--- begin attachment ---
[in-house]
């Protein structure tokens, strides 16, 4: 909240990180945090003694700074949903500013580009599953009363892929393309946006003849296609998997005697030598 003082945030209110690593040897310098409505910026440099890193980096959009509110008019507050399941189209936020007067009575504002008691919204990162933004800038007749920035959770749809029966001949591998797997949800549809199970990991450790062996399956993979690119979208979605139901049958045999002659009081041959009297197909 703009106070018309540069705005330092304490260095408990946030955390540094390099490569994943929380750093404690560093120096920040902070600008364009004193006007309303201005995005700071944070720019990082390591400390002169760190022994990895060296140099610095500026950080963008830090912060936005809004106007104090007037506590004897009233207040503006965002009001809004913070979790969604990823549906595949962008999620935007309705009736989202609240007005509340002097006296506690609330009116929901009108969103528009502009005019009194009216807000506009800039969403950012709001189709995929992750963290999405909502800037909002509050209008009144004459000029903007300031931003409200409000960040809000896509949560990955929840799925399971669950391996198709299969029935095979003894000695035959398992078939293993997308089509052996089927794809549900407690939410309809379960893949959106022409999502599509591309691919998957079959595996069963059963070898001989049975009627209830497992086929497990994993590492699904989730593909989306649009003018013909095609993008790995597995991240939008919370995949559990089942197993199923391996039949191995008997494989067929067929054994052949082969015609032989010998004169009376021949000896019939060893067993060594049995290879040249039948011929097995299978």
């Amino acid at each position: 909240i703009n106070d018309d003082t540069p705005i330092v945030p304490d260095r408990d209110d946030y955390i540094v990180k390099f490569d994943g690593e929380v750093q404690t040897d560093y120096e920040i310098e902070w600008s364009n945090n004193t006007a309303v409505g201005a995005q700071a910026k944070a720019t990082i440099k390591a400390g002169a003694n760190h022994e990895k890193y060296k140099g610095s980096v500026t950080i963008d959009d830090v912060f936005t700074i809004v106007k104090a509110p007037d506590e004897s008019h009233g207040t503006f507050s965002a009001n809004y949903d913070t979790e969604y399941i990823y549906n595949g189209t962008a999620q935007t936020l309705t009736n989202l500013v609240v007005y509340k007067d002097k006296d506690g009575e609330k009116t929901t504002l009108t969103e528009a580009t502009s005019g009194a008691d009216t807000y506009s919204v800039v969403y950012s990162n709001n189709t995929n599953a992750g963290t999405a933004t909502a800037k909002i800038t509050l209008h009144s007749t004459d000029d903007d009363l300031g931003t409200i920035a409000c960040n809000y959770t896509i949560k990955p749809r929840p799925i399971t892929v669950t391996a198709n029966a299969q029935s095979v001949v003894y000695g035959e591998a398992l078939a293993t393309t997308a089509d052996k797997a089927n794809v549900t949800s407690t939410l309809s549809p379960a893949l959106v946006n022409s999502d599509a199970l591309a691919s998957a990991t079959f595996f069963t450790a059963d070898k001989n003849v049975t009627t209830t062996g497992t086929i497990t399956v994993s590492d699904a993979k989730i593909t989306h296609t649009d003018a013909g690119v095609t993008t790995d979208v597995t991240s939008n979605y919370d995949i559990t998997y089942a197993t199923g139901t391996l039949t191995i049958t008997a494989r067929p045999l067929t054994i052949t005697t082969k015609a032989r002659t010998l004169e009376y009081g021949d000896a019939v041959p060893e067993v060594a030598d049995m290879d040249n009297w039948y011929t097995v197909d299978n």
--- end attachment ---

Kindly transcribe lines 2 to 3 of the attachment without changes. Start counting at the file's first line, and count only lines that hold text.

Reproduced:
């Protein structure tokens, strides 16, 4: 909240990180945090003694700074949903500013580009599953009363892929393309946006003849296609998997005697030598 003082945030209110690593040897310098409505910026440099890193980096959009509110008019507050399941189209936020007067009575504002008691919204990162933004800038007749920035959770749809029966001949591998797997949800549809199970990991450790062996399956993979690119979208979605139901049958045999002659009081041959009297197909 703009106070018309540069705005330092304490260095408990946030955390540094390099490569994943929380750093404690560093120096920040902070600008364009004193006007309303201005995005700071944070720019990082390591400390002169760190022994990895060296140099610095500026950080963008830090912060936005809004106007104090007037506590004897009233207040503006965002009001809004913070979790969604990823549906595949962008999620935007309705009736989202609240007005509340002097006296506690609330009116929901009108969103528009502009005019009194009216807000506009800039969403950012709001189709995929992750963290999405909502800037909002509050209008009144004459000029903007300031931003409200409000960040809000896509949560990955929840799925399971669950391996198709299969029935095979003894000695035959398992078939293993997308089509052996089927794809549900407690939410309809379960893949959106022409999502599509591309691919998957079959595996069963059963070898001989049975009627209830497992086929497990994993590492699904989730593909989306649009003018013909095609993008790995597995991240939008919370995949559990089942197993199923391996039949191995008997494989067929067929054994052949082969015609032989010998004169009376021949000896019939060893067993060594049995290879040249039948011929097995299978």
């Amino acid at each position: 909240i703009n106070d018309d003082t540069p705005i330092v945030p304490d260095r408990d209110d946030y955390i540094v990180k390099f490569d994943g690593e929380v750093q404690t040897d560093y120096e920040i310098e902070w600008s364009n945090n004193t006007a309303v409505g201005a995005q700071a910026k944070a720019t990082i440099k390591a400390g002169a003694n760190h022994e990895k890193y060296k140099g610095s980096v500026t950080i963008d959009d830090v912060f936005t700074i809004v106007k104090a509110p007037d506590e004897s008019h009233g207040t503006f507050s965002a009001n809004y949903d913070t979790e969604y399941i990823y549906n595949g189209t962008a999620q935007t936020l309705t009736n989202l500013v609240v007005y509340k007067d002097k006296d506690g009575e609330k009116t929901t504002l009108t969103e528009a580009t502009s005019g009194a008691d009216t807000y506009s919204v800039v969403y950012s990162n709001n189709t995929n599953a992750g963290t999405a933004t909502a800037k909002i800038t509050l209008h009144s007749t004459d000029d903007d009363l300031g931003t409200i920035a409000c960040n809000y959770t896509i949560k990955p749809r929840p799925i399971t892929v669950t391996a198709n029966a299969q029935s095979v001949v003894y000695g035959e591998a398992l078939a293993t393309t997308a089509d052996k797997a089927n794809v549900t949800s407690t939410l309809s549809p379960a893949l959106v946006n022409s999502d599509a199970l591309a691919s998957a990991t079959f595996f069963t450790a059963d070898k001989n003849v049975t009627t209830t062996g497992t086929i497990t399956v994993s590492d699904a993979k989730i593909t989306h296609t649009d003018a013909g690119v095609t993008t790995d979208v597995t991240s939008n979605y919370d995949i559990t998997y089942a197993t199923g139901t391996l039949t191995i049958t008997a494989r067929p045999l067929t054994i052949t005697t082969k015609a032989r002659t010998l004169e009376y009081g021949d000896a019939v041959p060893e067993v060594a030598d049995m290879d040249n009297w039948y011929t097995v197909d299978n």